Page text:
The Morning Report
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Since January, Gov. Jerry Brown has had mayors on edge by saying he wanted to eliminate redevelopment statewide. But, without an actual proposal, it’s been difficult to understand what the effort does and doesn’t do.
Late this afternoon, Brown finally gave us those details, releasing proposed language for his plan.
On Monday, the city of San Diego is scheduled to commit $4 billion in future property taxes for redevelopment projects in an effort to lock up the money before the governor’s axe falls.
Now that Brown has released his bill, my most immediate question is, does the governor’s legislation allow the city to commit that money or does it invalidate any agreement? After all, he’d earlier said he’d honor existing agreements.
In short, I want to know if the city actually is committing $4 billion on Monday or signing a piece of paper that will disintegrate with a swipe of Brown’s pen.
I’ve cast a wide net for help. I’ve received different answers so far.
Marianne O’Malley, a director with the state Legislative Analyst’s Office, told me in an email that she didn’t know if San Diego’s agreement would be valid.
“It will depend on the nature of the San Diego redevelopment agency agreements,” O’Malley wrote. “Generally speaking, the language casts some doubt on the viability of contract made between a redevelopment agency and its host local government.”
Carroll Wills, a spokesman for state firefighters, told me in an email that proposals like San Diego’s “don’t appear to be invalidated, but the language extends the statute of limitations for challenging them from 90 days to 3 years.”
Wills, whose organization supports the governor’s proposal, added that further language in the bill could provide a basis defeating these agreements in court.
A spokeswoman for Mayor Jerry Sanders said the Mayor’s Office hadn’t reviewed the language yet.
Here’s the proposed language. If anyone else has ideas, post them in the comments section. I’ll update if and when I get more.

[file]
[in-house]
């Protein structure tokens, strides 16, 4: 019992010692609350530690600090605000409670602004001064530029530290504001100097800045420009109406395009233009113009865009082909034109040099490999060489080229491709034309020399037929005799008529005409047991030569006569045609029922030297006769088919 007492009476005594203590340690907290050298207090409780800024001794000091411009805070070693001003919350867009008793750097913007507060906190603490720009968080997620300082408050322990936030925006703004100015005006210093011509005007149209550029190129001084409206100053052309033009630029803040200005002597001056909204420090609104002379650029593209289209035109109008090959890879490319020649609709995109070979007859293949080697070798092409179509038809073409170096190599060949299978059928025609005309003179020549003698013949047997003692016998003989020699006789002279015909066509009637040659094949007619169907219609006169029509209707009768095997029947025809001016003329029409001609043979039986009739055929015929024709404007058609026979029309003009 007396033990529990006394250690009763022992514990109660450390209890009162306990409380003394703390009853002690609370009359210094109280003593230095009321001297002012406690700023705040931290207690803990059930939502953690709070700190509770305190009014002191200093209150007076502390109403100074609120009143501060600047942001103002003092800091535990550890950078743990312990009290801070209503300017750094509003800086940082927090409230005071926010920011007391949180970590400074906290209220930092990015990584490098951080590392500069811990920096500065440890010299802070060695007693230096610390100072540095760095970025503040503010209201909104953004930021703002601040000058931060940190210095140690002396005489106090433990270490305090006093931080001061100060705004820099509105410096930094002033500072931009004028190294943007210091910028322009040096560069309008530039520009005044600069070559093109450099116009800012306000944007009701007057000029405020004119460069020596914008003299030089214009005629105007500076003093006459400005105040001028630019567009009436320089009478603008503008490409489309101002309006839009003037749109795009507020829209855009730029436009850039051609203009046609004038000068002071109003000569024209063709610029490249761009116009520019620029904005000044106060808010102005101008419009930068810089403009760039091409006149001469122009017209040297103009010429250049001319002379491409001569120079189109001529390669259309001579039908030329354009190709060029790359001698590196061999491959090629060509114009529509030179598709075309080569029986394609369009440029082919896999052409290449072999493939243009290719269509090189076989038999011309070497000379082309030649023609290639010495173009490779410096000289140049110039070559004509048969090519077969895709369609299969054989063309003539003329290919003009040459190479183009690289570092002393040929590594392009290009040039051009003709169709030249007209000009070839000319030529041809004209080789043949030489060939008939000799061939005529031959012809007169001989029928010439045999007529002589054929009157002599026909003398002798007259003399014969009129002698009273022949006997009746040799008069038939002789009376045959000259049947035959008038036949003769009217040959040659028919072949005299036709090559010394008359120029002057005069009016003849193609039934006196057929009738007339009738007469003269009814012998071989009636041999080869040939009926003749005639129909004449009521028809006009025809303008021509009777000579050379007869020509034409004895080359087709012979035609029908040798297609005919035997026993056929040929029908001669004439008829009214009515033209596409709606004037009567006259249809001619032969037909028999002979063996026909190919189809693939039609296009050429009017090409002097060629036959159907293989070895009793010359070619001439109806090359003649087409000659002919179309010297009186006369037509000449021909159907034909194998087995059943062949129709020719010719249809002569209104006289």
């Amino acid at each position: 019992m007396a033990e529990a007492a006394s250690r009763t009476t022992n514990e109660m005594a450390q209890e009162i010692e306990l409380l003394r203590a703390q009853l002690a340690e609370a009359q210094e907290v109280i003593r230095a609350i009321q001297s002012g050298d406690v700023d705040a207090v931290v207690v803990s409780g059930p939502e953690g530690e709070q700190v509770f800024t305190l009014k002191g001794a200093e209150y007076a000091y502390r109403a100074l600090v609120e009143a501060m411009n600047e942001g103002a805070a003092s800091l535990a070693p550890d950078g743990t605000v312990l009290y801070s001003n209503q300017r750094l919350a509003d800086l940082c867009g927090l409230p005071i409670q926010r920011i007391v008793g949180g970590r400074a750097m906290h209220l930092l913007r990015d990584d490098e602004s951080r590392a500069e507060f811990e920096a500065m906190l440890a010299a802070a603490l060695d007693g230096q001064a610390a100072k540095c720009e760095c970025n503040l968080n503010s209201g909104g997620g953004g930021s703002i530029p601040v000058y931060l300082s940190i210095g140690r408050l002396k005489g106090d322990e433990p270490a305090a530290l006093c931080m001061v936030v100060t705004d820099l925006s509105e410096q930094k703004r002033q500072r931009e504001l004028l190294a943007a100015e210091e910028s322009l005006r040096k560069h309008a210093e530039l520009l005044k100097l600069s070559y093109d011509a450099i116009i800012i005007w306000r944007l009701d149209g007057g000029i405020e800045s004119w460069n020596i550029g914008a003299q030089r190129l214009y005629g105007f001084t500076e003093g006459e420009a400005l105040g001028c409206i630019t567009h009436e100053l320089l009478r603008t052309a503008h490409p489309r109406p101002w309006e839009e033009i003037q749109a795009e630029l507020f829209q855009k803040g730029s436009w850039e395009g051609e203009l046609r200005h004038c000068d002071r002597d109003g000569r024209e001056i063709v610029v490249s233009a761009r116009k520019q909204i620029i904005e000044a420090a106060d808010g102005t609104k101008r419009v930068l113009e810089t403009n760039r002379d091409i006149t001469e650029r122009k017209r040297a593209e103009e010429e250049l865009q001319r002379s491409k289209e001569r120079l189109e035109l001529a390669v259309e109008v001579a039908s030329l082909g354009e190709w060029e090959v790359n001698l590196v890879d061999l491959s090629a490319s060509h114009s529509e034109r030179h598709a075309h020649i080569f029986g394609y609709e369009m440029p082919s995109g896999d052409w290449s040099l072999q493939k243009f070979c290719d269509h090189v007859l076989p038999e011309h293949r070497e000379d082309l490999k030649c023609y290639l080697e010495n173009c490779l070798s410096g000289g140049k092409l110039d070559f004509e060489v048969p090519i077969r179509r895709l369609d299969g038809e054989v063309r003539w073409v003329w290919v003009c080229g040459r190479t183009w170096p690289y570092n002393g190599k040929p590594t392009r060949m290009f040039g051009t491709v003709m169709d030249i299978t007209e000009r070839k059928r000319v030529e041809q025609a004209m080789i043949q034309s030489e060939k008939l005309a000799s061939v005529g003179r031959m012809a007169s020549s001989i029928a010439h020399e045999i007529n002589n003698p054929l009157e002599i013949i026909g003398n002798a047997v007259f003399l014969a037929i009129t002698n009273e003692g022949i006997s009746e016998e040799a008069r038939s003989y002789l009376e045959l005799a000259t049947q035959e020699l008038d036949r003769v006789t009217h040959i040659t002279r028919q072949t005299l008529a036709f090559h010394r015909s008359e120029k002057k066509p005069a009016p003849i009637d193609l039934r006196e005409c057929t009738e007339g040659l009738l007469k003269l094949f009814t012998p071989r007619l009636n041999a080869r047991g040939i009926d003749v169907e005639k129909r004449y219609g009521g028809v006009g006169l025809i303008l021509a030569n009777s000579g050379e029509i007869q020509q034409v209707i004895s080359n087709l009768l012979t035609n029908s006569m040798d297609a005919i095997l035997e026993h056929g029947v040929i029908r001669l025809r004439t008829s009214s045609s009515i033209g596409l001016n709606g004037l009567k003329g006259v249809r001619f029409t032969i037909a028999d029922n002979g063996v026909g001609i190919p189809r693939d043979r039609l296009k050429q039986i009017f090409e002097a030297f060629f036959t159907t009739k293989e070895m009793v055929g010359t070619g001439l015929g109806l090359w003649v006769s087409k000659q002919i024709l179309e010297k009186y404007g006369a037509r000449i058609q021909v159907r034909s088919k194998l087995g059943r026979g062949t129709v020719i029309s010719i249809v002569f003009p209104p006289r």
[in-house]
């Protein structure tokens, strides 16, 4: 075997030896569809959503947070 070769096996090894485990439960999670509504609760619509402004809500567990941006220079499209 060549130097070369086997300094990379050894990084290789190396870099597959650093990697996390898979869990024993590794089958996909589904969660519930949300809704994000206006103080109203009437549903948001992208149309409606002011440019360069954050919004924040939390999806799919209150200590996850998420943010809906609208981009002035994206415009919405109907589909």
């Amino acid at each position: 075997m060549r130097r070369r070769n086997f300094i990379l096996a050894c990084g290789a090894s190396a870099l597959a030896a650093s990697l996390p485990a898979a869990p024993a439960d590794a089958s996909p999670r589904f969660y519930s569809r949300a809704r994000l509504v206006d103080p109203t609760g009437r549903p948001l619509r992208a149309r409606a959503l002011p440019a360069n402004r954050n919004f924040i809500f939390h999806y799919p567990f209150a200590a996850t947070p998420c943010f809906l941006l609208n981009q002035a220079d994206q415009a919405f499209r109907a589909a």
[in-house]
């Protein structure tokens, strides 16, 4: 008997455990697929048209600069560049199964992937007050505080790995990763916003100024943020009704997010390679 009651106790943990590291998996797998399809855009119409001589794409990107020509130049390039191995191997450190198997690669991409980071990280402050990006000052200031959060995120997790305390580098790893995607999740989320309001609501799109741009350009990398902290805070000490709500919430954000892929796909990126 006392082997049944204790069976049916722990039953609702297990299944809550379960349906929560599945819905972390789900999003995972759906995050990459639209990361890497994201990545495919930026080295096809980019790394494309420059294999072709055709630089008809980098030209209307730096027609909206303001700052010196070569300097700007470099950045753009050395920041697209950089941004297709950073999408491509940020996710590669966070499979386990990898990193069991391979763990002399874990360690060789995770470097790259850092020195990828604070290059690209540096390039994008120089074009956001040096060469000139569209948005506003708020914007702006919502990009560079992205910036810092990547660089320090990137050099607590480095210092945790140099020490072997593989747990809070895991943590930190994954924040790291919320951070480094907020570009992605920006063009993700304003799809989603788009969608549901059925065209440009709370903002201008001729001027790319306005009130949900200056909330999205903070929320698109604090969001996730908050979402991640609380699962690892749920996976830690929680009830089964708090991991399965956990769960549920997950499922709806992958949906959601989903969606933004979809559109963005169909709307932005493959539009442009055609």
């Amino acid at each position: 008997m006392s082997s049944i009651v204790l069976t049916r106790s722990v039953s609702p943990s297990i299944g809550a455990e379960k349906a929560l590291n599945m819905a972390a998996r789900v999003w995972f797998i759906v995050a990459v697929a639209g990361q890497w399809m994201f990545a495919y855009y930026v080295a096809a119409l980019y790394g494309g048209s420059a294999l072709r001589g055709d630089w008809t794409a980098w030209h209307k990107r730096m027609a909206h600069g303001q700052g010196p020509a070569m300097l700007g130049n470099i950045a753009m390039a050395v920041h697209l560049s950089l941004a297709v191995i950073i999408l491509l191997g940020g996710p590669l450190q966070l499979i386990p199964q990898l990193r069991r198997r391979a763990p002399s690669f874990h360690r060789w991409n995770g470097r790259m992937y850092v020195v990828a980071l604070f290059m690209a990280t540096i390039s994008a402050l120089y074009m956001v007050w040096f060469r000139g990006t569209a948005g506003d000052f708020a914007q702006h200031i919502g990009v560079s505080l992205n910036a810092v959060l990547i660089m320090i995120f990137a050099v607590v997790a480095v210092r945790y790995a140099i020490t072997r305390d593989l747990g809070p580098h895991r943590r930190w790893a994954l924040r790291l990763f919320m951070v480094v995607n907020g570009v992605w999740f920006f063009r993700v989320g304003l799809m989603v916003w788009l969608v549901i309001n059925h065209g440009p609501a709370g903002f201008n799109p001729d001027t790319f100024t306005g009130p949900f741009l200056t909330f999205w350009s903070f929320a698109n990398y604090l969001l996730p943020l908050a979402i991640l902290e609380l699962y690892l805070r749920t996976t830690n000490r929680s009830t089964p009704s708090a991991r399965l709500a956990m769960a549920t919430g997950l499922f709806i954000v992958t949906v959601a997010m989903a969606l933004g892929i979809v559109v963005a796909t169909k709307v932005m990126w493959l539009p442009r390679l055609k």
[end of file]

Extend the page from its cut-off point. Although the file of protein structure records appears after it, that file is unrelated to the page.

To recap, here’s what this fight is all about:
Redevelopment siphons property taxes away from schools, counties, cities and other local governments to improve rundown neighborhoods. Brown is arguing that the state cannot subsidize development at a time when schools and other core government services need money. But redevelopment backers argue that the process allows for job creation, affordable housing and stimulating growth that wouldn’t happen otherwise. Billions in property tax dollars are at stake every year.
In his plan to kill redevelopment, the governor has said he will honor existing agreements. That’s caused municipalities across the state, like San Diego, to accelerate projects in the works.
An enthusiastic hat tip to John Myers, Sacramento bureau chief of KQED public radio, for first tweeting the proposed bill language.
Update: I heard from the governor’s office Wednesday evening. Here’s spokesman Evan Westrup’s take: “The current proposal allows for a thorough review of the actions cities and redevelopment agencies have been taking to sequester and fast track funds. If violations of the law are found, subsequent action can be considered and/or pursued.” Westrup declined to elaborate further.